Aimee Mann | 05.06.16

She has the musical chops to carry off one hell of a concert, but she can also entertain a crowd with little effort.


The Sheldon, St. Louis

Seeing an Aimee Mann concert is, simply put, spectacular. With no opening act, the artist casually walked onto the stage to thunderous applause, wearing that Aimee Mann smile. Her band included a bassist and a piano/keyboard player, and the crowd varied across demographics. She opened the show with “Goodbye Caroline,” followed by “The Moth,” “You Could Make a Killing,” and “Labrador.”

If you do not follow her, you may not know about her cunning sense of humor that definitely comes out during her live shows. (Search “Aimee Mann Portlandia” on YouTube; trust me on this one.) Many tend to put her in the “sad music” category, but she also has this quick, dry wit. Mann is not one to talk a lot about her songs, but she told a story regarding how another musician she knew that would introduce a song by saying, for example, “This is a song about sour grapes. It’s called ‘Sour Grapes.’” This caused a pretty big chuckle throughout the crowd. Without missing a beat, she said, “This is a song about someone needing saving. It’s called ‘Save Me,’” creating even more laughter.

I have to admit that “Save Me” is one of my favorite songs by her, and one that got me listening to her music a long time ago. After “Save Me,” she sang the following four songs: “Slip and Roll,” “Going Through the Motions,” “Dear John,” and “Little Bombs.” Upon completion of this run of songs, she began to speak about and play songs from an album that she “really does not have a clue when it will be released.” There is that humor again, which she delivers like a veteran comic. She played the two new songs called “Stuck in the Past” and “Good for Me.”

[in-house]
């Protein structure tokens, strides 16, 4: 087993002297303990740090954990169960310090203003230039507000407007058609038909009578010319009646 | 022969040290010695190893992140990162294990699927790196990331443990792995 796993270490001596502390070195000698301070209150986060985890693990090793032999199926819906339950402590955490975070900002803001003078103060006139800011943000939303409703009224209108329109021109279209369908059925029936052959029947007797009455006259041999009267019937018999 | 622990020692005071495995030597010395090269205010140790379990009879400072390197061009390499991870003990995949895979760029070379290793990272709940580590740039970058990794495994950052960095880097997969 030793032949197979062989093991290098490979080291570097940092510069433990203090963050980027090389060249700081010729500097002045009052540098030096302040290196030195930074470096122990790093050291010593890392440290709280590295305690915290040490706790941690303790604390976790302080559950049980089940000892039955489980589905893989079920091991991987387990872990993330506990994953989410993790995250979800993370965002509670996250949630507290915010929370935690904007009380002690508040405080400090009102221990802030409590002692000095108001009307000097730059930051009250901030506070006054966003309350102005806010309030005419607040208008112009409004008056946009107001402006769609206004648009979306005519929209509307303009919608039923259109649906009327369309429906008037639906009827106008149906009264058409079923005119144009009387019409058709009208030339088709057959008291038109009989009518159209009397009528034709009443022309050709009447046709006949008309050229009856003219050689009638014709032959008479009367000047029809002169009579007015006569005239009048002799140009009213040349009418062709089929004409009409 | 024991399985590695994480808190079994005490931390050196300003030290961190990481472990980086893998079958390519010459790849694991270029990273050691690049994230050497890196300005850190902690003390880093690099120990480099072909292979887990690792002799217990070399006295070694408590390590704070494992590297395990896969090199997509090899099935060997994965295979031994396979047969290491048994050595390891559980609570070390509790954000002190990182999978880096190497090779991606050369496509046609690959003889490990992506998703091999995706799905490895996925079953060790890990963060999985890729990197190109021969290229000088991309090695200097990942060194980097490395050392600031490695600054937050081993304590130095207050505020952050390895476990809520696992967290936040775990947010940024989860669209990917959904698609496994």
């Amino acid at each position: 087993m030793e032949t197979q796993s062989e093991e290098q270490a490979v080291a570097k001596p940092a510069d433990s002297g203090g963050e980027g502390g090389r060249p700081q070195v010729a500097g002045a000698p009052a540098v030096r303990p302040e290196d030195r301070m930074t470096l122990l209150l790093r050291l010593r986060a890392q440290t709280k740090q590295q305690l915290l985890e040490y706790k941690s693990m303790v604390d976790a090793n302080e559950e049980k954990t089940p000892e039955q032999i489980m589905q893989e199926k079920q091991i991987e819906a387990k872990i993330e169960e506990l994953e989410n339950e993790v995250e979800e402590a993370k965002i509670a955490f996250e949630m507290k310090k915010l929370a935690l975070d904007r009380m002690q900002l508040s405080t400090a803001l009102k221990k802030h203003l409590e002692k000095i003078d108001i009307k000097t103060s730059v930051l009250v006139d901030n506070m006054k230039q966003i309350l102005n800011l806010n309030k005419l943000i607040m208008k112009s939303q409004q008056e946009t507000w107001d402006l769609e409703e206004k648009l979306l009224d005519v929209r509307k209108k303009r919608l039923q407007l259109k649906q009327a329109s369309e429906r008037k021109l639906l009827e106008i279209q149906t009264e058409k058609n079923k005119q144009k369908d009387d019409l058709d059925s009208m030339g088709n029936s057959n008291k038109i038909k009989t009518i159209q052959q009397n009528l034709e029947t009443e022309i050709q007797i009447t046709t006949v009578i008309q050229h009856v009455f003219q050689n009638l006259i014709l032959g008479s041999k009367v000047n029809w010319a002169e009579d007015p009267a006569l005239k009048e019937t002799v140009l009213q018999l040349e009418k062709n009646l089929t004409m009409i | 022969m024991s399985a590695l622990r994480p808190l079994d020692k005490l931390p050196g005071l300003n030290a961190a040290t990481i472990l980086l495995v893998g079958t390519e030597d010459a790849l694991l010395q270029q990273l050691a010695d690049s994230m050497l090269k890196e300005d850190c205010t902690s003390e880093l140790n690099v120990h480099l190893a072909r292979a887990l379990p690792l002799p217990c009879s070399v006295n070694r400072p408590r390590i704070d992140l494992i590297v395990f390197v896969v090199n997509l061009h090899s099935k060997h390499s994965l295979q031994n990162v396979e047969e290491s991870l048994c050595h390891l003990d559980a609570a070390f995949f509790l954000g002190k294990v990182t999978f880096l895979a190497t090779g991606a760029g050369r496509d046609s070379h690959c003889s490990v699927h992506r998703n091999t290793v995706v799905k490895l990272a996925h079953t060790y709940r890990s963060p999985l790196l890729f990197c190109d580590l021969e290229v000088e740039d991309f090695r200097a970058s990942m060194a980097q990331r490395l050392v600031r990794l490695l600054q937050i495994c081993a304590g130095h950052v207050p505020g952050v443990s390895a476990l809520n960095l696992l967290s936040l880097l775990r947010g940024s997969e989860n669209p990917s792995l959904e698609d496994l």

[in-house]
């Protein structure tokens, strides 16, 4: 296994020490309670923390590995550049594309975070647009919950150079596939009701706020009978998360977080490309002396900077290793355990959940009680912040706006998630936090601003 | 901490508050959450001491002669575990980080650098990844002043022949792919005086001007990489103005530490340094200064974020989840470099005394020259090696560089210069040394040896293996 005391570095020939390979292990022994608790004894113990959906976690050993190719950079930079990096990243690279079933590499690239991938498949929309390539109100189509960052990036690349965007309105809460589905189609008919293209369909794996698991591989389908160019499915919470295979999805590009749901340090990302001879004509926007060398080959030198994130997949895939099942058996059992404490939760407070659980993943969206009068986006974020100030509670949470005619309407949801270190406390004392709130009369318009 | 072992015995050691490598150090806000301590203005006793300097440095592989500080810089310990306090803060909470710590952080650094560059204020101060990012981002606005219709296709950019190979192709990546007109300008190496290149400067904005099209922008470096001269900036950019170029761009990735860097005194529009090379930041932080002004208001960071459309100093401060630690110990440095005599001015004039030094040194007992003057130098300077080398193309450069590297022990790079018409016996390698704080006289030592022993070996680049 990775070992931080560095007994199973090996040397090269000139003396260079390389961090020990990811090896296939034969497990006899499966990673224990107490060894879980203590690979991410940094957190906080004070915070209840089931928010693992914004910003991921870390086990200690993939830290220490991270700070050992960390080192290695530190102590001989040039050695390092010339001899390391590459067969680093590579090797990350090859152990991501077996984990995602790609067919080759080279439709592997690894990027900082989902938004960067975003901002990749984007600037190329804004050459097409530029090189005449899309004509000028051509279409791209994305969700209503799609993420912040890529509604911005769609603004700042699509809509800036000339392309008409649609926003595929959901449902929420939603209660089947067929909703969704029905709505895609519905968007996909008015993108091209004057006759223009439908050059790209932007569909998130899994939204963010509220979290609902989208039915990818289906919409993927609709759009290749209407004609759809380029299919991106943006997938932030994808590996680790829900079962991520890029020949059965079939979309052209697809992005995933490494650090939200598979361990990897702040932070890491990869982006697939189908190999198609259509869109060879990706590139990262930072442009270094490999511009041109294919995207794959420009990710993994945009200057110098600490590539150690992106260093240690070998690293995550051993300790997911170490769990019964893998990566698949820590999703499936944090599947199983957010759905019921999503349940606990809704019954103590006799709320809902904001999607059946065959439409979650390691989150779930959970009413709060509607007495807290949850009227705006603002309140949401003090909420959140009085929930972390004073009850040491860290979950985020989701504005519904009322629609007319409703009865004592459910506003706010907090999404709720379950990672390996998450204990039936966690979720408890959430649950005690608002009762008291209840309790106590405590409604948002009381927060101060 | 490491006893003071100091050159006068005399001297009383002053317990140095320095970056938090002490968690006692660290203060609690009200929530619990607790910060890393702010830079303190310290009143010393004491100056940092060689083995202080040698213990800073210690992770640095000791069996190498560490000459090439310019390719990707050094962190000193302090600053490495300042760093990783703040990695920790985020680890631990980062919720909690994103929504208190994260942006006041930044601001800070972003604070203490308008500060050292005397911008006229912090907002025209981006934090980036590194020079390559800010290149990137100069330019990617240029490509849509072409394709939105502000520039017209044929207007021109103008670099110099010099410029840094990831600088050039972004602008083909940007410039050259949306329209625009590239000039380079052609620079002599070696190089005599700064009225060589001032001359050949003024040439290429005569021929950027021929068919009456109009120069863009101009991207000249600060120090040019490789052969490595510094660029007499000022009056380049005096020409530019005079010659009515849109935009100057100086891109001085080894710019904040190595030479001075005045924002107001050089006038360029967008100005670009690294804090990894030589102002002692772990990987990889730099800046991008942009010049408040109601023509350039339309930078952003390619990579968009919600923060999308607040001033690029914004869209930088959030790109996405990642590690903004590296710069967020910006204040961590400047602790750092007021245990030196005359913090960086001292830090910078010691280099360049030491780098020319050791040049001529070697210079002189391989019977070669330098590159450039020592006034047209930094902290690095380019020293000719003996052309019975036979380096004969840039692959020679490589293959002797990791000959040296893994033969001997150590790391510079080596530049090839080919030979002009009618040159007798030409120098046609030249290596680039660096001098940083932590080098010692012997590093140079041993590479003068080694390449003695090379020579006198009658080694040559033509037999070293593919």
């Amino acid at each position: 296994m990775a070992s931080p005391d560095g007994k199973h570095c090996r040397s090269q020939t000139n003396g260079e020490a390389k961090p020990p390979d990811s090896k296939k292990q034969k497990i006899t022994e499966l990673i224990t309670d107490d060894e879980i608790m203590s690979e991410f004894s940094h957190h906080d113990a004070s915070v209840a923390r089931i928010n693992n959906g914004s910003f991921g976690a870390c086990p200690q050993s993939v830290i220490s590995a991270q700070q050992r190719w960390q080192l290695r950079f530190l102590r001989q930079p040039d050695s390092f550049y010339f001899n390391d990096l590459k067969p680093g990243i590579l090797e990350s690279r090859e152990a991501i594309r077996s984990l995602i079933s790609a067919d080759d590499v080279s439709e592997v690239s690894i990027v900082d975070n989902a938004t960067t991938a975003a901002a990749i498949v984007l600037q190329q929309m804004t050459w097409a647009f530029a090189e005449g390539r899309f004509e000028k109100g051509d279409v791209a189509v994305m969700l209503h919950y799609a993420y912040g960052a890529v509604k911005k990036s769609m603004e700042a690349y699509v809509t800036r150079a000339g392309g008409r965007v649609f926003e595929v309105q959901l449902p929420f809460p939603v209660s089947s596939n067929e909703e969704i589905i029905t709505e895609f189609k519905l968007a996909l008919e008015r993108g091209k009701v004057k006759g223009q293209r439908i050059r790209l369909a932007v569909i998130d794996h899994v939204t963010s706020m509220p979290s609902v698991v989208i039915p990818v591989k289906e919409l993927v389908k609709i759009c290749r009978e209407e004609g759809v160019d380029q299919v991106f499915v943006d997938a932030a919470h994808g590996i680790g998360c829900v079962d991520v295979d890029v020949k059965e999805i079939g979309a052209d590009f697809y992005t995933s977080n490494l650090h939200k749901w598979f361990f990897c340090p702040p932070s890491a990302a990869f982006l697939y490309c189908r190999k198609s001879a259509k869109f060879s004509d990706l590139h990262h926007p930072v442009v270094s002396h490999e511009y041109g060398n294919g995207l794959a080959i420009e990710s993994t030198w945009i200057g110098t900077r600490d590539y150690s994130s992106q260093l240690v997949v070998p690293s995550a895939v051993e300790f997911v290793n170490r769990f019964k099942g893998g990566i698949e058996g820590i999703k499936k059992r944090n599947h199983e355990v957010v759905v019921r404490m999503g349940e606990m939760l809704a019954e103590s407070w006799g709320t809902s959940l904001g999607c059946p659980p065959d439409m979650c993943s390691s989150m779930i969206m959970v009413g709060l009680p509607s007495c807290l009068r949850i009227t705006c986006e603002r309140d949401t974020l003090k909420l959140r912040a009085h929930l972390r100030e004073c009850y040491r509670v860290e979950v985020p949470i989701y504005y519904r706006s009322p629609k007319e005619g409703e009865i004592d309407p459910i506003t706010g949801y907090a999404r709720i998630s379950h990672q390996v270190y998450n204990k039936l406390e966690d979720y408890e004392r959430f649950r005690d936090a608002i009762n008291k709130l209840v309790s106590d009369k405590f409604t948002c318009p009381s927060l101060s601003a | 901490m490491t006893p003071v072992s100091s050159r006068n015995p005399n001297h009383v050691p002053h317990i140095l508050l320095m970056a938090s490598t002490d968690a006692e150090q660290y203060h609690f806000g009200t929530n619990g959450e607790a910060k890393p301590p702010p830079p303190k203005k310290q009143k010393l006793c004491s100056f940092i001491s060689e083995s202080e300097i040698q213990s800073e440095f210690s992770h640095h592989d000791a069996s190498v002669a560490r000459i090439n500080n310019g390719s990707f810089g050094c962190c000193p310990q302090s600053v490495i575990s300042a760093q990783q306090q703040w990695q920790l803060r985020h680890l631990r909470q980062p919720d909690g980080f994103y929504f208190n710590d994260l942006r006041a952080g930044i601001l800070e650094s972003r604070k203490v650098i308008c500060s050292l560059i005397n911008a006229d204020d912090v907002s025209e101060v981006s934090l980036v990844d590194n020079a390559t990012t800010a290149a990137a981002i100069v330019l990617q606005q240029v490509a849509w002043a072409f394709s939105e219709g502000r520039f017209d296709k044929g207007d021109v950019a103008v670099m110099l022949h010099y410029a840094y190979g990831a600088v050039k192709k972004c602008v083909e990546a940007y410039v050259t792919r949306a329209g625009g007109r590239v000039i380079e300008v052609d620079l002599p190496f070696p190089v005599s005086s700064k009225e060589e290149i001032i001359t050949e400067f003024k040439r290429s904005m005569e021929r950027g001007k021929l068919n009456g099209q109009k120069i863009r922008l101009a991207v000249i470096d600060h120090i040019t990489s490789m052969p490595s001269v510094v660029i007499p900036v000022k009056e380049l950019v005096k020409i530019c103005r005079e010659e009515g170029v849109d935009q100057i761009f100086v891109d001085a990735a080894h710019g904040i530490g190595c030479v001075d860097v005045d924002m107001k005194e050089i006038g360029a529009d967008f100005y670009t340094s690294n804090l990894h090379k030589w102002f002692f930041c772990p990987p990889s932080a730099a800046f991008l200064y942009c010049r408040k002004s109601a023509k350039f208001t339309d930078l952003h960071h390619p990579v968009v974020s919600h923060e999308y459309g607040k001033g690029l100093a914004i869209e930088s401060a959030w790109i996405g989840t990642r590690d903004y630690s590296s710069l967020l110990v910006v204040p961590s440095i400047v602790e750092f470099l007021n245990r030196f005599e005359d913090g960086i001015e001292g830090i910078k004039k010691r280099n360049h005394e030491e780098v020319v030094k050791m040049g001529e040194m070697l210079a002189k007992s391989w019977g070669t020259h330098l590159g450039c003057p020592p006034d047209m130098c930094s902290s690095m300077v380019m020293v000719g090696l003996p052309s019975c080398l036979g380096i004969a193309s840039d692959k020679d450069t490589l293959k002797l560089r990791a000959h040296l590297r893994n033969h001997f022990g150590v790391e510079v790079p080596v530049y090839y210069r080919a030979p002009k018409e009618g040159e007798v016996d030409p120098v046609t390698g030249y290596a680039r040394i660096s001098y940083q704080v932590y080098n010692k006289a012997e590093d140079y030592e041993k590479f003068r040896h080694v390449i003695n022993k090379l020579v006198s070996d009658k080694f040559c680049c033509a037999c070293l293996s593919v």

AimeeMann2-smWhile discussing the album, Mann drew upon her sense of humor in noting how depressing her music can be. She explained how a told her she should call the album what it really reflects; thus, the album’s name will apparently be Mental Illness. This drew a huge roar from the crowd, with many clapping in support of the title.” (Side note: This will be her first solo album since Charmer was released in 2012, although she did an album with fellow musician Ted Leo in 2014, a collaboration they call “The Both.” Mann and Leo have collaborated for several years now, and make a great team. I was fortunate enough to catch Mann the last time she was in St. Louis in 2012, and Leo opened the show.)

Next, she played “Fourth of July,” and then took requests from the audience. The loudest audience member asked for “Amateur,” about which Mann expressed doubt at being able to remember the song. A few chords in and this was clear, as she made up incredibly funny lyrics. She played “I’ve Had It” instead, a song off of her first solo album. After that she delivered “Red Vines” which you could tell was an audience favorite. Mann reported that “Red Vines” would be the last song before we cheer like mad, then they pretend an encore was not already in the works: once again, her sarcastic, dry humor at work.

She and her band came back out to the audience still on their feet, something that seemed truly to take her by surprise. The encore gave us to special songs that happen to be two of my favorites. First, she sang “Wise Up” which won critical acclaim as a part of the Magnolia soundtrack. (An interesting fact about “Wise Up” is that the song was originally intended for the Jerry Maguire soundtrack. Cameron Crowe ended up cutting the song from the movie, but after hearing the demo again, told Mann that he could not believe he cut it, and then added it back in. Talk about a great two-for-one deal!) She ended the encore by playing “One” (also from Magnolia), the song I would have chosen had I called out when she was asking for requests. Just when we thought the show was over, Mann and her band returned. She stated they “remembered a song,” and they launched into “Deathly.”

Aimee Mann continues to get better with every passing year. She has the musical chops to carry off one hell of a concert, but she can also entertain a crowd with little effort. She captivates everyone in attendance—and as long as she performs live, you can count on me being in attendance. | Tracy Fort

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